Saturday, December 4, 2010

Homemade Butter

I've been on a dairy products kick this week, busying myself making mayonnaise, cream cheese and butter. Now I just have to do yoghurt and I'll be complete! The price of butter recently ($5.09 for 500 grams, and rising, at Pac n Save) has had me outraged. We use a lot of butter in our house as we don't eat marg or any alternative and I do a lot of baking. However, with butter at that price, it's becoming an expensive habit to keep! It makes me so mad that it is cheaper to buy some artificial, chemical-laden pseudo-food, than the real thing. So the price, along with an overwhelming desire to make everything myself, I decided to give butter a go. With 500mls of cream being around $3.30 a bottle, I was curious to see how much butter I would get, and also, if it would work out cheaper. I had hoped to use organic cream, but this appears to be very hard to source. After trying and failing to track some down, I thought it was probably best to have a trial run with some regular cream anyway.

A few searches on the internet tells me that the best way to make butter is with a stand mixer. I don't yet own one of these (although I yearn daily for a KitchenAid), so decided to give it a go with my trusty hand mixer.
500mls of cream went into a bowl, and I started mixing. Now, when you make butter (since I'm such an expert now), the cream goes through a lot of different stages.

First, it turns into whipped cream. I added about 1 tsp of salt at this point.

Then, it gets a bit lumpier.

And a bit more lumpier.

Then, just when you think you've wasted a perfectly good bottle of cream and your hand mixer is beginning to smoke, the buttermilk begins to separate and you have a bowlful of something that slightly resembles butter! Decrease the speed at this point, and keep an eye on it.

Keep beating until the butter begins to clump together, Then, drain through a sieve, and put the buttermilk aside for other baking projects.

Now, rinse your butter under cold water, and begin to squeeze it with your hand. This ensures all the buttermilk is washed out, and forms your butter into a gorgeous, yellow lump of deliciousness! Don't be ashamed to lick some of the butter remnants off your fingers, I wasn't.

Be sure to wrap the butter in clingfilm or greaseproof paper, and store in the fridge.

The verdict? Delicious, sweet, silky, creamy butter, that I can't wait to slather on some homemade bread for today's lunch, and fresh bagels in the weekend. All up, this took me about 1/2 an hour, and it would be a much less tedious task if I had the luxury of a stand mixer I could walk away from. Although, in saying that, I really enjoyed watching the cream change into butter, and feel I have a fairly good idea of the process now.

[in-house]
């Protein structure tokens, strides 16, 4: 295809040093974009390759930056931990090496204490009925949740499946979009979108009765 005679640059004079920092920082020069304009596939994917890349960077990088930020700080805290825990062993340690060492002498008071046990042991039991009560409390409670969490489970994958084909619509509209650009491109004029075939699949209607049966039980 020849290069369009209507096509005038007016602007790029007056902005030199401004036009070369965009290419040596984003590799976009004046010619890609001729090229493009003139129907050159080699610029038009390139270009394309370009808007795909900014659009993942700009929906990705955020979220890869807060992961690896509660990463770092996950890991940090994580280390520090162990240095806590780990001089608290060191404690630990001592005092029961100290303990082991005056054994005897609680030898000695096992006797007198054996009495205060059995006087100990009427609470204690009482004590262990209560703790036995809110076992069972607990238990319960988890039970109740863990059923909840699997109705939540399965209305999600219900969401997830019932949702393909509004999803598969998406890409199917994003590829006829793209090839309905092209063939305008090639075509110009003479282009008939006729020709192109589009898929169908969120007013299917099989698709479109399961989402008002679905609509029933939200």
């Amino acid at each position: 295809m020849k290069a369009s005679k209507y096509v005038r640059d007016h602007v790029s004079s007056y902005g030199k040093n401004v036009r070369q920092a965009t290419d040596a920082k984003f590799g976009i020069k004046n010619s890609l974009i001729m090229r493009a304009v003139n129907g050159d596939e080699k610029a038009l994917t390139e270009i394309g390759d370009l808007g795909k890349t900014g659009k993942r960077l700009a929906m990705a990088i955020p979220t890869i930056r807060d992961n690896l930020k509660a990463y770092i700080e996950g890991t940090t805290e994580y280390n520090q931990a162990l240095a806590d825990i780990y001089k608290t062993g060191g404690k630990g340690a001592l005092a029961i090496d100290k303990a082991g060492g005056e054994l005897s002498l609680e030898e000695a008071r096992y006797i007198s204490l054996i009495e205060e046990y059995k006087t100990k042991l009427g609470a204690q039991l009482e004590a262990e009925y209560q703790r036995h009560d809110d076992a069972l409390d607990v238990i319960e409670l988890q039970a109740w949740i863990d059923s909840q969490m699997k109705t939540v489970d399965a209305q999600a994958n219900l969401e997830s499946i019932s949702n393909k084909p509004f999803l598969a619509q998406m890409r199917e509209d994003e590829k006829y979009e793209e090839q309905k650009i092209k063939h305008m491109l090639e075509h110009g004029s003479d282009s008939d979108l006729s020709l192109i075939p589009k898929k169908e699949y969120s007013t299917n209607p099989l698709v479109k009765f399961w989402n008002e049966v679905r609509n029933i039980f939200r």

So, did I save any money? Well.... not really. From my 500mls of cream (less a splash on my porridge this morning), I ended up with 200 grams of butter. If I presume 1 litre of cream at around $6.50 (and that's not even organic) is going to give me about 500 grams of butter, I am spending an extra $1.40 to make my own. Still, I am glad I gave it a go, and even if it costs more, it sure is yummy! I think homemade butter would be a great luxury if I could afford it, and a great treat to make for special breakfast, with fresh, homemade bread.

This post is part of Real Food Wednesday.


  1. Mmmmm butter. I had a go at this a while ago too, also wondering if it'd be cheaper. We did it on a smaller scale though - just popped some cream in a jar (with enough room for shaking) and off we went! It did get slightly tiresome but it was pretty fun for Soph. I saw a vintage butter pat the other day and was so tempted to buy it, but then I'd still need to find another.

    Organic cream is nigh impossible to find! I suppose they make it all into organic butter, do you think? The first lot of organic butter I bought tasted very strange to me, almost like it was rancid, but I did try again and the next lot tasted better. I think the seasons come out more strongly in organic dairy produce, you can really taste the change in pasture and feed and so forth.

    Have you had a go at yoghurt yet? I've tried using a starter from a previous yoghurt but mine always turns out quite runny. Still good, but I quite like it creamy rather than drinkable. Maybe I'll need to buy the culture.

    Ooops that's a really long comment!


  2. Great photo tutorial there. You are right, home made butter while not something that would save money (unless you had a house cow) it does give a wonderful tasting butter. Completely unmatched by bought stuff.
    ...I just thinking I've never seen organic cream either...surely it must exist some where?

  3. For what it's worth, I had much better luck making butter with my blender than my stand mixer! I also let the cream sit on the counter for a few hours beforehand to warm up and I think that helped tremendously. You're right, though - it's DELICIOUS! :>)